It was a normal day at SuperSport Park in Centurion with two teams playing usual (referred to as boring in modern lingo) ODI cricket until one of them decided to make it interesting. Pakistan, while chasing down a target of 274 set up by the South African, were having an easy ride, were rather cruising to it at 186-1 in the 32nd over with their young skipper having completed his 13th ODI century in just his 78th game. But Pakistan and things going smoothly are antonyms to an extreme. Babar, trying to be cheeky, edged one to the wicketkeeper Quinton de Kock and was soon followed by his partner Imam-Ul-Haq, jeopardising their chances, but not completely. However, two newcomers, debutant Danish Aziz and relatively inexperienced Asif Ali also fell in the footsteps of their skipper, playing wasteful shots to put Pakistan under all sorts of pressure. From 186-1, they were suddenly 203-5. It was then that the experienced and calm heads of Mohammad Rizwan and Shadab Khan eked out a plan to get the remaining runs, which were required at less than run a ball. The duo added 53 for the seventh wicket. Just when Pakistan looked in complete control, the panic button was pressed once again. Rizwan, trying to hit one out of the park, just managed to hole it out in the deep to Andile Phehlukwayo. The run rate pressure mounted again and from 18 required off 17 balls, the equation got up to 13 off nine balls. But then Pakistan were gifted another lifeline as Lungi Ngidi bowled Shadab, but it was declared a waist-high no-ball and on the free hit, he hit a four and then took three of the last ball to simplify the matters with three required off the last over. So we thought it was over by then, but it wasn’t. Shadab trying to be a superhero, hit the very first ball in the air and was caught by Rassie Van der Dussen at deep Point. Rassie was the one who had dropped him early on. Faheem Ashraf then played three dots with the last of them hitting him on his helmet and the physio rushing to the field for the mandatory concussion check. Whether it was the physio or the ball hitting, but some sense was put in Faheem’s head and to his support, Phehlukwayo, who had kept it short and wide for the first four balls, pitched it fuller and the left-hander hit it down the ground to pick up two and make the match tantalizingly enticing with Super Over hopes getting aroused. With one required of the last ball, Temba Bavuma the skipper brought in the field and blocked all the ways. All that Phehlukwayo was required to do was to land in a near-perfect yorker or a wide yorker at the very best, if not a perfect toe crusher. But he bowled it a pitch-perfect length ball for Faheem to drive past short cover and get to the win. Pakistan won by three wickets. Nortje was the best bowler for the Proteas with four scalps to his credit. Earlier in the day, Babar invited Bavuma’s men to bat after winning the toss. The result was as desired for the Pakistanis (can’t say men in green as both the teams wore almost the same dress) as they picked four wickets pushing the South African train off the tracks. Shaheen Afridi was the wrecker in chief, picking two of those four wickets. Rassie, playing only his 22nd game, turned out to be the saviour for South Africa, scoring his maiden ton and getting the team up to a respectable total of 273-6. He was supported well by David Miller who got a fifty and Phehlukwayo (29 off 35). The two teams will now collide at The Wanderers Stadium in the second ODI on 4th April.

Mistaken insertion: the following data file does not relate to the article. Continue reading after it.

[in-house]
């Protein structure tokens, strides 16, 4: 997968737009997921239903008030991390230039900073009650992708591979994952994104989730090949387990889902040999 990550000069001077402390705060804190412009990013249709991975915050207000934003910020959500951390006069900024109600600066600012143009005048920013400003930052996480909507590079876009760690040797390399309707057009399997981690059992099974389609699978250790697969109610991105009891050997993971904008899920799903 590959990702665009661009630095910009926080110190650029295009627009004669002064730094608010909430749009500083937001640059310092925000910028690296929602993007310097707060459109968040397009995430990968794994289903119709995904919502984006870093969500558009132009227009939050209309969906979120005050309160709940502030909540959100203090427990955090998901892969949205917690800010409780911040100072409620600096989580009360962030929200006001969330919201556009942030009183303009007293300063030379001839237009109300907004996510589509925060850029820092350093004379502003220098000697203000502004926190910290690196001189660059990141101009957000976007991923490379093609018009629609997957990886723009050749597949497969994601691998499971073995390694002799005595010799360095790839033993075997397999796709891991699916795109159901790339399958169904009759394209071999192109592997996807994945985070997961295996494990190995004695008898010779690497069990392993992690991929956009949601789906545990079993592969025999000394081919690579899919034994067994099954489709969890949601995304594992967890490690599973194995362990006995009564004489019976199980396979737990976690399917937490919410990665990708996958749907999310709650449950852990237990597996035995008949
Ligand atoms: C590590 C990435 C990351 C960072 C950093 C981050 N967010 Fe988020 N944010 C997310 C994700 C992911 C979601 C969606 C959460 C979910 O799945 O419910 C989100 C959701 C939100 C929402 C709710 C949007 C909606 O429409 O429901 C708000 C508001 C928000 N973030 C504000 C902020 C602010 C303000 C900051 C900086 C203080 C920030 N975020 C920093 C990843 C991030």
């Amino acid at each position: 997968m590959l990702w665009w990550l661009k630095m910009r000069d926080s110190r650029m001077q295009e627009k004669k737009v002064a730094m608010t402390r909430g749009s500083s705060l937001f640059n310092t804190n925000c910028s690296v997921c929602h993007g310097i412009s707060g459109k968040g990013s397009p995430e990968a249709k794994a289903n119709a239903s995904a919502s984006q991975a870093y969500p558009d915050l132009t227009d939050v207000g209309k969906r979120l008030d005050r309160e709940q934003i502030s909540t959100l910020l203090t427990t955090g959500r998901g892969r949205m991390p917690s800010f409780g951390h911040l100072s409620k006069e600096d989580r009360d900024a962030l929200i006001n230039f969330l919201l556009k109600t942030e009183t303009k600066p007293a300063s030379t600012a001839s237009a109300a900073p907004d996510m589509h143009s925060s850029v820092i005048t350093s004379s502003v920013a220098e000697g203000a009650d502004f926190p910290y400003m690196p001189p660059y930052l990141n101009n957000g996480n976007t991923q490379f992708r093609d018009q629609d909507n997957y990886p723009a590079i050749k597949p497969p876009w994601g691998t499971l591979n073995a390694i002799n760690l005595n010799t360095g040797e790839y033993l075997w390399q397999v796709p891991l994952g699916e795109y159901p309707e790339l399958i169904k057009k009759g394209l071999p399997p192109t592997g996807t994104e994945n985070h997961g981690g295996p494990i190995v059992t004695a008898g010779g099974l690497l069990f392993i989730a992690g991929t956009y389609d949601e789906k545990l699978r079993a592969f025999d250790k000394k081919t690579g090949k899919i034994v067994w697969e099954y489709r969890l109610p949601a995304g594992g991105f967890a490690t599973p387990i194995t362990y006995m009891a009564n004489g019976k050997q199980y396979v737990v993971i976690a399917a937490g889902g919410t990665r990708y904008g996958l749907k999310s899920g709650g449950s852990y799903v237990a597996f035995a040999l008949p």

IPL 2021: With Indian core group intact, Simon Katich feels RCB has got the right balance to click